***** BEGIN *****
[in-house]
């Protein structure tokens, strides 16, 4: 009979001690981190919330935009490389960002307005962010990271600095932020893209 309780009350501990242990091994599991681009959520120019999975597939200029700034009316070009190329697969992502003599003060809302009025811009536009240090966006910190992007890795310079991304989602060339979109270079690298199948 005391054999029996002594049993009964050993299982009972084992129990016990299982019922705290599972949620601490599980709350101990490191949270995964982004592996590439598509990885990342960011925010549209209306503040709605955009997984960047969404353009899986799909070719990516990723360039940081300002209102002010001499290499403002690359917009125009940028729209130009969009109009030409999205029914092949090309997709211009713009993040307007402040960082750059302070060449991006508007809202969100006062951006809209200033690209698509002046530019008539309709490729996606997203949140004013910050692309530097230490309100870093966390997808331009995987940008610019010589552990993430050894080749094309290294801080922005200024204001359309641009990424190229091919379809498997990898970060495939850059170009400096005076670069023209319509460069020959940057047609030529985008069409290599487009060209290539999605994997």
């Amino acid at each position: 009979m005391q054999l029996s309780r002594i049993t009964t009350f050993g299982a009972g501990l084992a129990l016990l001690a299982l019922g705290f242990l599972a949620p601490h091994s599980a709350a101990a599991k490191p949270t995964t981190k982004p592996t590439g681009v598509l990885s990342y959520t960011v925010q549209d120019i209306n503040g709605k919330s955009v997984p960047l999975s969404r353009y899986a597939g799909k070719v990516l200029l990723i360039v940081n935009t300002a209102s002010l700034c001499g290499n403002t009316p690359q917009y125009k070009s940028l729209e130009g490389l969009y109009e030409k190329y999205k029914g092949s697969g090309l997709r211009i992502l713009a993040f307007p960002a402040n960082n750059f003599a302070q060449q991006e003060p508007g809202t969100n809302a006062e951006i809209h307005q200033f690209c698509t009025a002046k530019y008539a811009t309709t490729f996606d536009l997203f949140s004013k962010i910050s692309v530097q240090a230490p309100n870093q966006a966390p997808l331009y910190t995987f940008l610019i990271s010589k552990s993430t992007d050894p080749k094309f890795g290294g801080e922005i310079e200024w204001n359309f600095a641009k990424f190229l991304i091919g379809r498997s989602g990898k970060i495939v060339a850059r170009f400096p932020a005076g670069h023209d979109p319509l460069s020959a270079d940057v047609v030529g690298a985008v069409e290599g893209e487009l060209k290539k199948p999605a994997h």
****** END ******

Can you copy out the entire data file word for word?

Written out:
[in-house]
């Protein structure tokens, strides 16, 4: 009979001690981190919330935009490389960002307005962010990271600095932020893209 309780009350501990242990091994599991681009959520120019999975597939200029700034009316070009190329697969992502003599003060809302009025811009536009240090966006910190992007890795310079991304989602060339979109270079690298199948 005391054999029996002594049993009964050993299982009972084992129990016990299982019922705290599972949620601490599980709350101990490191949270995964982004592996590439598509990885990342960011925010549209209306503040709605955009997984960047969404353009899986799909070719990516990723360039940081300002209102002010001499290499403002690359917009125009940028729209130009969009109009030409999205029914092949090309997709211009713009993040307007402040960082750059302070060449991006508007809202969100006062951006809209200033690209698509002046530019008539309709490729996606997203949140004013910050692309530097230490309100870093966390997808331009995987940008610019010589552990993430050894080749094309290294801080922005200024204001359309641009990424190229091919379809498997990898970060495939850059170009400096005076670069023209319509460069020959940057047609030529985008069409290599487009060209290539999605994997």
């Amino acid at each position: 009979m005391q054999l029996s309780r002594i049993t009964t009350f050993g299982a009972g501990l084992a129990l016990l001690a299982l019922g705290f242990l599972a949620p601490h091994s599980a709350a101990a599991k490191p949270t995964t981190k982004p592996t590439g681009v598509l990885s990342y959520t960011v925010q549209d120019i209306n503040g709605k919330s955009v997984p960047l999975s969404r353009y899986a597939g799909k070719v990516l200029l990723i360039v940081n935009t300002a209102s002010l700034c001499g290499n403002t009316p690359q917009y125009k070009s940028l729209e130009g490389l969009y109009e030409k190329y999205k029914g092949s697969g090309l997709r211009i992502l713009a993040f307007p960002a402040n960082n750059f003599a302070q060449q991006e003060p508007g809202t969100n809302a006062e951006i809209h307005q200033f690209c698509t009025a002046k530019y008539a811009t309709t490729f996606d536009l997203f949140s004013k962010i910050s692309v530097q240090a230490p309100n870093q966006a966390p997808l331009y910190t995987f940008l610019i990271s010589k552990s993430t992007d050894p080749k094309f890795g290294g801080e922005i310079e200024w204001n359309f600095a641009k990424f190229l991304i091919g379809r498997s989602g990898k970060i495939v060339a850059r170009f400096p932020a005076g670069h023209d979109p319509l460069s020959a270079d940057v047609v030529g690298a985008v069409e290599g893209e487009l060209k290539k199948p999605a994997h």